Dancing with the Stars Wiki
Genre: Ballroom dance
Time of origin: 1850s
Country of origin: Buenos Aires, Argentina
& Montevideo, Uruguay

Tango is a dance performed in Dancing with the Stars.

Even though it is commonly associated with its Argentinian roots, the ballroom Tango contains more elements of American and European ballroom dances, compared to the traditional Argentine Tango. It is typically performed in a closed hold position.

It is one of the five ballroom dances currently competed internationally by professional dancers, along with the Waltz, Viennese Waltz, Foxtrot, and Quickstep.

In Dancing with the Stars, the Tango was introduced in Season 1.


Tango is a dance that has influences from European and African culture. Dances from the candombe ceremonies of former slave peoples helped shape the modern day Tango. The dance originated in lower-class districts of Buenos Aires and Montevideo. The music derived from the fusion of various forms of music from Europe. The word "tango" seems to have first been used in connection with the dance in the 1890s, possibly related to the Latin word "tangere" but more likely related to the African slave word "tango" (drum or dance place).

Initially it was just one of the many dances, but it soon became popular throughout society, as theatres and street barrel organs spread it from the suburbs to the working-class slums, which were packed with hundreds of thousands of European immigrants, primarily Italians.

In the early years of the 20th century, dancers and orchestras from Buenos Aires traveled to Europe, and the first European Tango craze took place in Paris, soon followed by London, Berlin, and other capitals. Towards the end of 1913 it hit New York in the US, and Finland. In the US around 1911 the word "tango" was often applied to dances in a 2/4 or 4/4 rhythm such as the one-step. The term was fashionable and did not indicate that tango steps would be used in the dance, although they might be. Tango music was sometimes played, but at a rather fast tempo. Instructors of the period would sometimes refer to this as a "North American Tango", versus the so-called "Argentine Tango". By 1914 more authentic tango stylings were soon developed, along with some variations like Albert Newman's "Minuet" Tango.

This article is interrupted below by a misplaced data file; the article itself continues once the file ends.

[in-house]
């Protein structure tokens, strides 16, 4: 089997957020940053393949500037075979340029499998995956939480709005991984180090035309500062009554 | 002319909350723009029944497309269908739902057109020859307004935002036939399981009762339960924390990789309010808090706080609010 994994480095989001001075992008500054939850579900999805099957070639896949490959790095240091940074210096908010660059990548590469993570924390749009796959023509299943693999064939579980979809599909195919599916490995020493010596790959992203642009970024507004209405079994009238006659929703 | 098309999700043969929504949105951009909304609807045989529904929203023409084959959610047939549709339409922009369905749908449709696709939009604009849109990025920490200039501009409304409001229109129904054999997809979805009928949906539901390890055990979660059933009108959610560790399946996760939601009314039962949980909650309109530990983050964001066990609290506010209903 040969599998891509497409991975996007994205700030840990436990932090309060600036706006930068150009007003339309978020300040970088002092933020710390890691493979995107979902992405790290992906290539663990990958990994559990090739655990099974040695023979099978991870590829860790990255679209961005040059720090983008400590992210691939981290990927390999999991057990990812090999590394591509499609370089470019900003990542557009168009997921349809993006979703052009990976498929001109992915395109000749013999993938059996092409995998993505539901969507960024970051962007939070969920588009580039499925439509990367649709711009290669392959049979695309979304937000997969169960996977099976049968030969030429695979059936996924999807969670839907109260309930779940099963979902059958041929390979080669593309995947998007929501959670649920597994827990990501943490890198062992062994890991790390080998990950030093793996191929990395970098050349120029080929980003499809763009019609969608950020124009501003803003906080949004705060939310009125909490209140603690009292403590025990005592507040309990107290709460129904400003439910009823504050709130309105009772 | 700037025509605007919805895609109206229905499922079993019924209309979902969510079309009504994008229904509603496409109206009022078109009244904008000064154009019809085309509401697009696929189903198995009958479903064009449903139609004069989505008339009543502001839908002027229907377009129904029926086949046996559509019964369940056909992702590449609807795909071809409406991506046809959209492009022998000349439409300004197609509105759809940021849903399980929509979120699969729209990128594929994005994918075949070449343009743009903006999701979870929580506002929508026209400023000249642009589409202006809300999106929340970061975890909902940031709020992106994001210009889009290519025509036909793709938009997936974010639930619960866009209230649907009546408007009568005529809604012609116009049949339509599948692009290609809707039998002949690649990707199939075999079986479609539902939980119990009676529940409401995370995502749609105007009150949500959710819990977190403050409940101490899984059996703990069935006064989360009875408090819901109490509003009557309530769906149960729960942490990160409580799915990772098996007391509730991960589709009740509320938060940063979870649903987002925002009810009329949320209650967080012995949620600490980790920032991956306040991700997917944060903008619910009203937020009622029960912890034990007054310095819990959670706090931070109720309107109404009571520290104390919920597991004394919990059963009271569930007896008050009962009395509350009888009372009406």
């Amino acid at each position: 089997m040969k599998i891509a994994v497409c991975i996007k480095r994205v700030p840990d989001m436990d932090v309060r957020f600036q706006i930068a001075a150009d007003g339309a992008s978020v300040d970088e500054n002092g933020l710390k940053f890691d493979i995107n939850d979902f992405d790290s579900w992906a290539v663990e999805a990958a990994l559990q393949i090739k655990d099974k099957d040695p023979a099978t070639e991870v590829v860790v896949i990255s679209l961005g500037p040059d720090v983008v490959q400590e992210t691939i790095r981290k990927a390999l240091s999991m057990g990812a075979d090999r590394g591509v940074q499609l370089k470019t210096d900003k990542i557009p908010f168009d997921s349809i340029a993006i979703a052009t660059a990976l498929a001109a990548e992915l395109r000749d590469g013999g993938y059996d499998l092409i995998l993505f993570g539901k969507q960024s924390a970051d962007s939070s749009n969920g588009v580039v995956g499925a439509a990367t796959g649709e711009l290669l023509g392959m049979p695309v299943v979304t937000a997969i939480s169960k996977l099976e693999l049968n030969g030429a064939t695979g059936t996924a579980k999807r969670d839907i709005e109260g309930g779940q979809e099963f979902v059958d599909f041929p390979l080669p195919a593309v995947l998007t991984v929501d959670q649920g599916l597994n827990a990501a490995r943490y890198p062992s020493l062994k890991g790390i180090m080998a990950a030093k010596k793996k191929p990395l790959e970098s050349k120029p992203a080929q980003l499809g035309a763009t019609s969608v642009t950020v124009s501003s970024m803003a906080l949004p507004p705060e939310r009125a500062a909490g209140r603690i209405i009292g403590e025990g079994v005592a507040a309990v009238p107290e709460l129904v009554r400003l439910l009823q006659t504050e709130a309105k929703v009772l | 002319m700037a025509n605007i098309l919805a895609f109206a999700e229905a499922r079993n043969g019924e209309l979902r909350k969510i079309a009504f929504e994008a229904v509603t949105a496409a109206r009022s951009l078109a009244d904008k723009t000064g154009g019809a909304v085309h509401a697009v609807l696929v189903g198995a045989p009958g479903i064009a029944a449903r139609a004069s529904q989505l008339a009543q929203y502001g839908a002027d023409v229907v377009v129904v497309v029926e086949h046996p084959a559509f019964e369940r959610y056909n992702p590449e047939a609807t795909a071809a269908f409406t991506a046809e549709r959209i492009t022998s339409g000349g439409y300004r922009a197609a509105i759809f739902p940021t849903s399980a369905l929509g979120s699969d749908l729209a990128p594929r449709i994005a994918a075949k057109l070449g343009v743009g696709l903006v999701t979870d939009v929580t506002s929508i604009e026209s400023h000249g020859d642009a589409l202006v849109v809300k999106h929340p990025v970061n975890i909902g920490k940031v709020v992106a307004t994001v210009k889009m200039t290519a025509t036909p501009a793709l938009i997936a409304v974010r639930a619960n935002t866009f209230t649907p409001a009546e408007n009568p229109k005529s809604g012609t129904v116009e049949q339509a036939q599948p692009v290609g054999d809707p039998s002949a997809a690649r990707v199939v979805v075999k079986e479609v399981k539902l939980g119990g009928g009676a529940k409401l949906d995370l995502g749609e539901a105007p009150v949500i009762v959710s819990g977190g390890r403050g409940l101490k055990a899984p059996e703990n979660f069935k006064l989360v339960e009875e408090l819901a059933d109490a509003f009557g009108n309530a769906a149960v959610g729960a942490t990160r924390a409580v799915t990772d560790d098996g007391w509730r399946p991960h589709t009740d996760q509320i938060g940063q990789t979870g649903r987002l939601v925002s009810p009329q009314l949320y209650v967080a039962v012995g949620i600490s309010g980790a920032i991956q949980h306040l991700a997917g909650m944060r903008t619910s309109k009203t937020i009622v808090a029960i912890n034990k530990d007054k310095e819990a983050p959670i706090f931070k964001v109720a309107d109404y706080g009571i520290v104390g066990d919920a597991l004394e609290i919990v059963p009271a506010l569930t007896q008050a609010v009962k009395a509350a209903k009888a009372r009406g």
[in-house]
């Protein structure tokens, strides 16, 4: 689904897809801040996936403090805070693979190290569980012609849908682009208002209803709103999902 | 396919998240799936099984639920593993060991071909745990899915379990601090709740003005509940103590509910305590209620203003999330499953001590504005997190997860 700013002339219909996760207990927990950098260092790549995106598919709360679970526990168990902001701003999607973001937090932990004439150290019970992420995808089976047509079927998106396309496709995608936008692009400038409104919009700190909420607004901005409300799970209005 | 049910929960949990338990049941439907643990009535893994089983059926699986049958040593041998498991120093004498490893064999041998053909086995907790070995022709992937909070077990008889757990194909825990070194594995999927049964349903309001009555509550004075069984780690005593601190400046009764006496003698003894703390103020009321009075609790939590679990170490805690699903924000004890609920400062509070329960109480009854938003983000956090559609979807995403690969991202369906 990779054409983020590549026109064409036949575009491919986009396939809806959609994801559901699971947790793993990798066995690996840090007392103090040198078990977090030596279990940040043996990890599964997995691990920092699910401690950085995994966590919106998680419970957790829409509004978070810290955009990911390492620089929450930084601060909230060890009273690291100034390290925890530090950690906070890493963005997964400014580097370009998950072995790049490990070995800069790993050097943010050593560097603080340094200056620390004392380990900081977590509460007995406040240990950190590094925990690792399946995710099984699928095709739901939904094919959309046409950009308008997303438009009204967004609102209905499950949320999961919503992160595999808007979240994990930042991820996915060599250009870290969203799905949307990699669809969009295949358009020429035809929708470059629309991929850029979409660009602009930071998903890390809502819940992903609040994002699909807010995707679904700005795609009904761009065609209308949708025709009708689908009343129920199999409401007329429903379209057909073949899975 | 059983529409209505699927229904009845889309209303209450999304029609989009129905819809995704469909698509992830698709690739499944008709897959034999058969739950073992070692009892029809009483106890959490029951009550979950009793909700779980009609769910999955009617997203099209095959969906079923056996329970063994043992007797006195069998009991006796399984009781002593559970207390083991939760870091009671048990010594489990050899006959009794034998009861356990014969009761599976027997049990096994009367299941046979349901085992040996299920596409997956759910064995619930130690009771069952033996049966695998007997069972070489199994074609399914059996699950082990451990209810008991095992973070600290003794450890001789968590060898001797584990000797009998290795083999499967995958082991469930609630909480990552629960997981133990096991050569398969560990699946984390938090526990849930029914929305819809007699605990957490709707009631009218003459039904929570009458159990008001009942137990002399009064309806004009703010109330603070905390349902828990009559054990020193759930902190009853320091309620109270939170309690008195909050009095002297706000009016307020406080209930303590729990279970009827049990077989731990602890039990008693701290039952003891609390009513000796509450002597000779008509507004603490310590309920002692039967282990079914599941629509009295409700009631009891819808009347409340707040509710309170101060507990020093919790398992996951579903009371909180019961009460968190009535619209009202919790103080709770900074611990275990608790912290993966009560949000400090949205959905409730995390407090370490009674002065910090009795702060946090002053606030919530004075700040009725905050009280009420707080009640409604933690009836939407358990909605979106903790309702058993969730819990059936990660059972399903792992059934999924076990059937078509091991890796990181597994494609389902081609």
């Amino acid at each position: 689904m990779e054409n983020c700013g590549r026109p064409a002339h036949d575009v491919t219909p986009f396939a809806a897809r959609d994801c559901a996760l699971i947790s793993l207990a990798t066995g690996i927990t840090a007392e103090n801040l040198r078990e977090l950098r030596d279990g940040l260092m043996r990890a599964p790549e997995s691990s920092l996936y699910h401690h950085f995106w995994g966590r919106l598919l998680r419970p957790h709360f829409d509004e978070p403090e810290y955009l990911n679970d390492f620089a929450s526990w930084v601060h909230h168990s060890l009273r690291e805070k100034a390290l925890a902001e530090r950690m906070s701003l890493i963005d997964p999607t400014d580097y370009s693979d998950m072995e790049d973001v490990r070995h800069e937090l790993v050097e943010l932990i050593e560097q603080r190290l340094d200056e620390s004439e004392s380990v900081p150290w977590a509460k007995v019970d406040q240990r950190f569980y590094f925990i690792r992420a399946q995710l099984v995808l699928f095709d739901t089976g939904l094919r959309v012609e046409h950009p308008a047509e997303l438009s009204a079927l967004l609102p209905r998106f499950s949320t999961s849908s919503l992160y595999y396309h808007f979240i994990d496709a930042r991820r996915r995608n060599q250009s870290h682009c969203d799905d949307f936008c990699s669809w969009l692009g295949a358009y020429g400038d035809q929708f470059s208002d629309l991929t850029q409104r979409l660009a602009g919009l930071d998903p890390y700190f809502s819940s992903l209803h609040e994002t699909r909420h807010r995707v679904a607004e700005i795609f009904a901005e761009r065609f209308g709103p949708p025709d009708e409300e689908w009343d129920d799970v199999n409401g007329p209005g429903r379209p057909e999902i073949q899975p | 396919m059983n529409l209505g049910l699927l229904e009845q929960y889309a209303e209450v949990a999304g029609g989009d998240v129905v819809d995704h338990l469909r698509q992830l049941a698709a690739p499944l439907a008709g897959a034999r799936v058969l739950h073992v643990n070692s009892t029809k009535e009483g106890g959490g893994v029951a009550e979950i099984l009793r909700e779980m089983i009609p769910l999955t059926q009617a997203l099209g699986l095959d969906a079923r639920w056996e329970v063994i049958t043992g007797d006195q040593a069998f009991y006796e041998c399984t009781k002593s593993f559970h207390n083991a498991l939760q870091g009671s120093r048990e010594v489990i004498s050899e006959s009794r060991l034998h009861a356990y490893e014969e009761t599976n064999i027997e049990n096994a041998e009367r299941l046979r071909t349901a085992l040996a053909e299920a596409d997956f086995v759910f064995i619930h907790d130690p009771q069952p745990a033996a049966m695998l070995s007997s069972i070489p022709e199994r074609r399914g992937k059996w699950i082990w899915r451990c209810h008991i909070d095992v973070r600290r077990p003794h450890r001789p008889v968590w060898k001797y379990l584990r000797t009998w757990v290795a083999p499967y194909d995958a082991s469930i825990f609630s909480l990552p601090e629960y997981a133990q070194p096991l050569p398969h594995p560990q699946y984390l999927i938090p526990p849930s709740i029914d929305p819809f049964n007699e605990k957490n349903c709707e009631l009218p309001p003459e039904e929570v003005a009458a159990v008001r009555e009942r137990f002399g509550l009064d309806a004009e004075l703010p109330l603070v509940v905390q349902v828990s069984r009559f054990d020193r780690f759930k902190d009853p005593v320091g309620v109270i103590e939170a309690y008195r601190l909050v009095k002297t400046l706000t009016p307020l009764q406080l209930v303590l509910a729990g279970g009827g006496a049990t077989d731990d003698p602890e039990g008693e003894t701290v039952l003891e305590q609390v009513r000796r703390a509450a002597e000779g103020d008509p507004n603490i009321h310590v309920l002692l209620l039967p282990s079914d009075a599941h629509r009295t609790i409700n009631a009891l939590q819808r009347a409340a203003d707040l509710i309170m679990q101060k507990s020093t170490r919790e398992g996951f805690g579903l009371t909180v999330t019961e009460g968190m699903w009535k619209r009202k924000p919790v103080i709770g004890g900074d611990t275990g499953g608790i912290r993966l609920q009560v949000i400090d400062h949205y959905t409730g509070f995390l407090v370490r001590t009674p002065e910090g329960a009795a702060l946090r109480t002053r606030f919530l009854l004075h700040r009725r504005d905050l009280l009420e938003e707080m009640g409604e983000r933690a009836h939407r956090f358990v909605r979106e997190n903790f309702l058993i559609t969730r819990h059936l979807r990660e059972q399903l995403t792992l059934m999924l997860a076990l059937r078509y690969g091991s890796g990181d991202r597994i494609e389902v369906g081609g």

In Argentina, the onset in 1929 of the Great Depression, and restrictions introduced after the overthrow of the Hipólito Yrigoyen government in 1930 caused Tango to decline. Its fortunes were reversed as Tango became widely fashionable and a matter of national pride under the government of Juan Perón. Tango declined again in the 1950s as a result of economic depression and the banning of public gatherings by the military dictatorships; male-only Tango practice—the custom at the time—was considered "public gathering". That, indirectly, boosted the popularity of Rock 'n' Roll because, unlike Tango, it did not require such gatherings.

In 2009 the Tango was added to the UNESCO Intangible Cultural Heritage Lists.